What are some of the best foods to use for immunity?
Citrus fruits are full of vitamin C; ginger and crushed garlic for their antimicrobial properties; yoghurt because it’s probiotic!
An easy every-day herbal tea recipe for immunity?
Hot honey lemon and ginger every day!
The world is ever-so-slowly emerging into a post-pandemic chapter. Countries are tentatively opening up their borders and trying to resume business as usual as much as possible. But without the advent of a vaccine, coronavirus is still lurking around — and in many countries, making a resurgence.
You shouldn’t have to wait until a pandemic arrives to start thinking about your immune system and the things you can be doing to improve it. Even before coronavirus came on the scene, most of you were exposing yourselves to hundreds of different pathogens a day. And if you’ve ever travelled, then you know a lot about the different nasties that can infect you.
There’s never been a more appropriate time to learn how to take care of your immune system through your diet. But what you learn is something that you’ll be able to use for the rest of your life, active pandemic or not.
Something as simple as a daily smoothie or adding a few extra spices to your dinner can strengthen your immune system in a natural, holistic way. In this article, we’re walking you through some of the immune-boosting foods you can consume on a daily basis, and how they help with your immunity.
1. Citrus fruits
Almost everybody knows the main ingredient in citrus fruits that your immune system loves — Vitamin C!
In fact, if you ate one lemon each day (without the skin), you would get over 100% of your recommended daily intake for Vitamin C. This water-soluble vitamin plays a big role in immune defence as it supports many cellular functions of both the innate and acquired immune systems.
On top of that, Vitamin C is an antioxidant. It neutralises free radicals around the body, which in turn minimises stress on the body.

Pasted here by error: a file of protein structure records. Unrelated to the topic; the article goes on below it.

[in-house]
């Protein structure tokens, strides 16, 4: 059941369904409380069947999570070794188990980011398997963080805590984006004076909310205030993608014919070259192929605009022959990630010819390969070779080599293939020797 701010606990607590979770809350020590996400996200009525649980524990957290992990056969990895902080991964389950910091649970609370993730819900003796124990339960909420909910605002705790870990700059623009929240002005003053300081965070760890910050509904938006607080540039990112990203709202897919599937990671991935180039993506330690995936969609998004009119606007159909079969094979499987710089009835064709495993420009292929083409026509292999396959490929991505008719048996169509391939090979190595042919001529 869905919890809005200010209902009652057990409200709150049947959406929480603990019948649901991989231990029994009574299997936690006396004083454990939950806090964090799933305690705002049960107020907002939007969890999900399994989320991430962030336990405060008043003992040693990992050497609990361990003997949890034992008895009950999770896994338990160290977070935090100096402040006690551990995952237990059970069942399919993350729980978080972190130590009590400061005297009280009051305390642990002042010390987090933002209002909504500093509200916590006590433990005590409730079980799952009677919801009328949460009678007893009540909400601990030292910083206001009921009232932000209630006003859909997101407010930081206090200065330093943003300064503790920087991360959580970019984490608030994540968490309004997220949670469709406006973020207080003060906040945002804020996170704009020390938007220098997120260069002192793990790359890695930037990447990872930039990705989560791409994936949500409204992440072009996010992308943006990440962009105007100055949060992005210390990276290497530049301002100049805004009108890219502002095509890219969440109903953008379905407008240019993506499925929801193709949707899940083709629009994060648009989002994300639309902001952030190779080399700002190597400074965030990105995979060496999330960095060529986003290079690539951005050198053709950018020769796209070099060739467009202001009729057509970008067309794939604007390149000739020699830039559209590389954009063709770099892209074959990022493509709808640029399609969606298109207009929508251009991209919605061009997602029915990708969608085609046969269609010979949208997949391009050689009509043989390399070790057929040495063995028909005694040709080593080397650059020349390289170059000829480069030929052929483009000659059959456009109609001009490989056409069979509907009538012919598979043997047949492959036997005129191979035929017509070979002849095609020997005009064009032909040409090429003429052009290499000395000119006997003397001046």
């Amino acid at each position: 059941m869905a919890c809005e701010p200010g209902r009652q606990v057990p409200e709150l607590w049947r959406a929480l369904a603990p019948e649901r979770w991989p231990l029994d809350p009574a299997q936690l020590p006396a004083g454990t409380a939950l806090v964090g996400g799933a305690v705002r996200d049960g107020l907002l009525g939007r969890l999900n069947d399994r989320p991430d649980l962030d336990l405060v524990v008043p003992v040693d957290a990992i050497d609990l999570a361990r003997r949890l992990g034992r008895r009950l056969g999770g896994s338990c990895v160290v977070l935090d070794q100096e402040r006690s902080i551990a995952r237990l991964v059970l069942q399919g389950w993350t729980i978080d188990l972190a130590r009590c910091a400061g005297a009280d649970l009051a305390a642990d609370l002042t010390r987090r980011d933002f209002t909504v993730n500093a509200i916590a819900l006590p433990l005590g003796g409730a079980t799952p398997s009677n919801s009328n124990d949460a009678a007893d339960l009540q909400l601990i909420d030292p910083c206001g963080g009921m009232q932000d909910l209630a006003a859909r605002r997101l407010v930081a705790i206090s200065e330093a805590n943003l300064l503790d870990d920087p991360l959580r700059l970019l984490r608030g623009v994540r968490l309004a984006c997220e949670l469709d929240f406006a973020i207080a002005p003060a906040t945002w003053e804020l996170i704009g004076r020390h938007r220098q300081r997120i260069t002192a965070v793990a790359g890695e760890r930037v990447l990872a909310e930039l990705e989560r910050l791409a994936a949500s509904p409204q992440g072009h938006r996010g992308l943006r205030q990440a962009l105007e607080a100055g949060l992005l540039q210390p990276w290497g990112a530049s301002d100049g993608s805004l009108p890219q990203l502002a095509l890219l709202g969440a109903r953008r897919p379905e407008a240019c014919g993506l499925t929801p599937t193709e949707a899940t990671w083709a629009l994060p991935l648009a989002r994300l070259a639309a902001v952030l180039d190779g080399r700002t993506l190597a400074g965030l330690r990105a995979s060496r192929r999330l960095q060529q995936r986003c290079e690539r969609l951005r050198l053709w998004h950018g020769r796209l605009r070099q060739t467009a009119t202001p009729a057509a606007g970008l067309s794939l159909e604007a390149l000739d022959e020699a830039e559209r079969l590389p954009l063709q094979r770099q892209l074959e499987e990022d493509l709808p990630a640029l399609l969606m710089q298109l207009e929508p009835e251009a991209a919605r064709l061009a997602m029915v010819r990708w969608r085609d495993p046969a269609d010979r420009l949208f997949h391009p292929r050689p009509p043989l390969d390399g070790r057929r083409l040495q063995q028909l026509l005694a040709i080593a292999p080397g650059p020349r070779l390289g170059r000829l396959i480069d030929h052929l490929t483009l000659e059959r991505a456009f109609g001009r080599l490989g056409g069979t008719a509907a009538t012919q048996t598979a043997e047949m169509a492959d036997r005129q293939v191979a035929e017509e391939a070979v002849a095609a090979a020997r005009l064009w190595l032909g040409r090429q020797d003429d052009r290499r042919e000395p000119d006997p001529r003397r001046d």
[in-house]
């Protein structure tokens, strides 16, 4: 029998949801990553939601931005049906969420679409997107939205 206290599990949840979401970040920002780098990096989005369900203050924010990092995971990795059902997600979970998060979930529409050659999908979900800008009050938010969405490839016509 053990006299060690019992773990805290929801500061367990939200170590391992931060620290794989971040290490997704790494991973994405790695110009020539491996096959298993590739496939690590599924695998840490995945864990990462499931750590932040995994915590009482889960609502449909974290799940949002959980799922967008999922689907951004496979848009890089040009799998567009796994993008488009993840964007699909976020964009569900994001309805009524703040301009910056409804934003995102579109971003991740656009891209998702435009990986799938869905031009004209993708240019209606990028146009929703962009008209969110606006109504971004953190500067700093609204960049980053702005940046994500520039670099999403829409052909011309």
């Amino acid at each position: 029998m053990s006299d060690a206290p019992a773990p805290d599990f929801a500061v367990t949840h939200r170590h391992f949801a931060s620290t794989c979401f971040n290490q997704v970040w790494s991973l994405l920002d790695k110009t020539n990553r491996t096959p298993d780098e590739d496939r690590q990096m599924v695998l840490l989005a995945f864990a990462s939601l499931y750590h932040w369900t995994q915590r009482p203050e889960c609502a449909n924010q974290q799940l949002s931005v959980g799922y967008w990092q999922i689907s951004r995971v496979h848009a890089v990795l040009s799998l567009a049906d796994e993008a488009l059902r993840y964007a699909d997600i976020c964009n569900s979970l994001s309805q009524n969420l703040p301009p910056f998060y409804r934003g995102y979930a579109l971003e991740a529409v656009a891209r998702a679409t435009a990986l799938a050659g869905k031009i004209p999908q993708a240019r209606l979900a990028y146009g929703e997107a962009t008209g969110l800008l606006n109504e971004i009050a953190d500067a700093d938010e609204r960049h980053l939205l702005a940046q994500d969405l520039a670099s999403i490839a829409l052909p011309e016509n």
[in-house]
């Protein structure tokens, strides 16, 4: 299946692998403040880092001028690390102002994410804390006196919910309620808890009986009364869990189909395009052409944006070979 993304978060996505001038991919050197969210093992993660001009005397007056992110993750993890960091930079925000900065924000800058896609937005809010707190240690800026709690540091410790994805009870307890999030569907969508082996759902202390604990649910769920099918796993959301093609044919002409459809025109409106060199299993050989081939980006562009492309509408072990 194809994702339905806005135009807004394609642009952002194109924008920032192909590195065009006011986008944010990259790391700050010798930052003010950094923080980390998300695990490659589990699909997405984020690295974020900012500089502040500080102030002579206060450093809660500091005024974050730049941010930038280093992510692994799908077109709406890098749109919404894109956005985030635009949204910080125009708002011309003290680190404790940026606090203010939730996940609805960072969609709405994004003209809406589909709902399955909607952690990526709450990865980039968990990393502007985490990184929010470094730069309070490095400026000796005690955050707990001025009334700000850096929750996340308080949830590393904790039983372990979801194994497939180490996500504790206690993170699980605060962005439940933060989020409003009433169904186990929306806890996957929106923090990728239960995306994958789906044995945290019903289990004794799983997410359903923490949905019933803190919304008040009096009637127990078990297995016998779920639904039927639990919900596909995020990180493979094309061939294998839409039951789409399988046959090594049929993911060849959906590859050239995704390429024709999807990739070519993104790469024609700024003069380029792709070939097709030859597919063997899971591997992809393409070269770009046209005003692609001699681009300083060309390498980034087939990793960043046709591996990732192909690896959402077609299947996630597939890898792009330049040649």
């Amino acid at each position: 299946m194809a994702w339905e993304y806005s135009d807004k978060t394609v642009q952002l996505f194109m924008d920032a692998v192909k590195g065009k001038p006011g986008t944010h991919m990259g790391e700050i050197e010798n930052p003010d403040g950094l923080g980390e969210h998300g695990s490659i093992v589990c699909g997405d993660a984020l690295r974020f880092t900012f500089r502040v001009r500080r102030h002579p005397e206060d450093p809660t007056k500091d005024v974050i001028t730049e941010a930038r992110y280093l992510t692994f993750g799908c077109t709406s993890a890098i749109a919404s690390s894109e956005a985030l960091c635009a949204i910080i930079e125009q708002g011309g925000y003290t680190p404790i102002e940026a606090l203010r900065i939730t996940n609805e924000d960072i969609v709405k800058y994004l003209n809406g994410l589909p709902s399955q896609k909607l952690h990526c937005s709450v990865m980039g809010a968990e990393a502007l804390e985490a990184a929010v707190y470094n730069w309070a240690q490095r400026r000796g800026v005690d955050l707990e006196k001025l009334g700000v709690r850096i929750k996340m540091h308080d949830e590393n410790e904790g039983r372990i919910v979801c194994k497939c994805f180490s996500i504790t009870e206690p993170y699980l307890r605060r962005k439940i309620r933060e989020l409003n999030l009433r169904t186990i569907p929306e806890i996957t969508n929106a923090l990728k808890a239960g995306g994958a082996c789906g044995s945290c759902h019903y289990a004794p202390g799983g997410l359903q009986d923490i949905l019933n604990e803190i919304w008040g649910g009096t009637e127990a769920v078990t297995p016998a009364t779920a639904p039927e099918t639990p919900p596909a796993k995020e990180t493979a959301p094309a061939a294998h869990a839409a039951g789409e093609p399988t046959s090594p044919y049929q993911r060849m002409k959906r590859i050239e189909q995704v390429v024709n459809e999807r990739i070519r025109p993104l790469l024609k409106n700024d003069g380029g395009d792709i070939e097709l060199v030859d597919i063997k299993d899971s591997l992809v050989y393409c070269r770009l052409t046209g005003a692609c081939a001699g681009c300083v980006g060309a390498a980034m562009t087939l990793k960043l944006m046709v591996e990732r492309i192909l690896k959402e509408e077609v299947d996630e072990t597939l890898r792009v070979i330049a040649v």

Citrus fruits are delicious and hydrating, especially in the summertime! Whether it’s fresh orange juice, some lemon juice on your salad, or a delicious grapefruit — get on the citrus this summertime.
If you grew up in a traditional household, you’ll remember grandma always wanting to whack a piece of garlic on whatever ailed you. Garlic has been used traditionally for centuries for its antimicrobial properties. Yes — even pathogens cannot handle the smell of garlic.
Interestingly, allicin (the active compound in garlic), isn’t activated if you simply slice your garlic clove. Before consuming garlic, you should smash it in a mortar and pestle or with the back of a spoon. Crushing the garlic releases alliinase, which catalyzes the formation of allicin.
Adding crushed garlic to your food is a great way to kill off any nasties that might have made their way into your belly. It’s best if consumed raw, so consider making hommus (a great way to use raw garlic), other dips, or by incorporating it into a salad dressing.
Yoghurt and other live-cultured foods and beverages contain probiotics. These are living microorganisms that contribute to gut and intestinal health. Why might this be important for immunity then?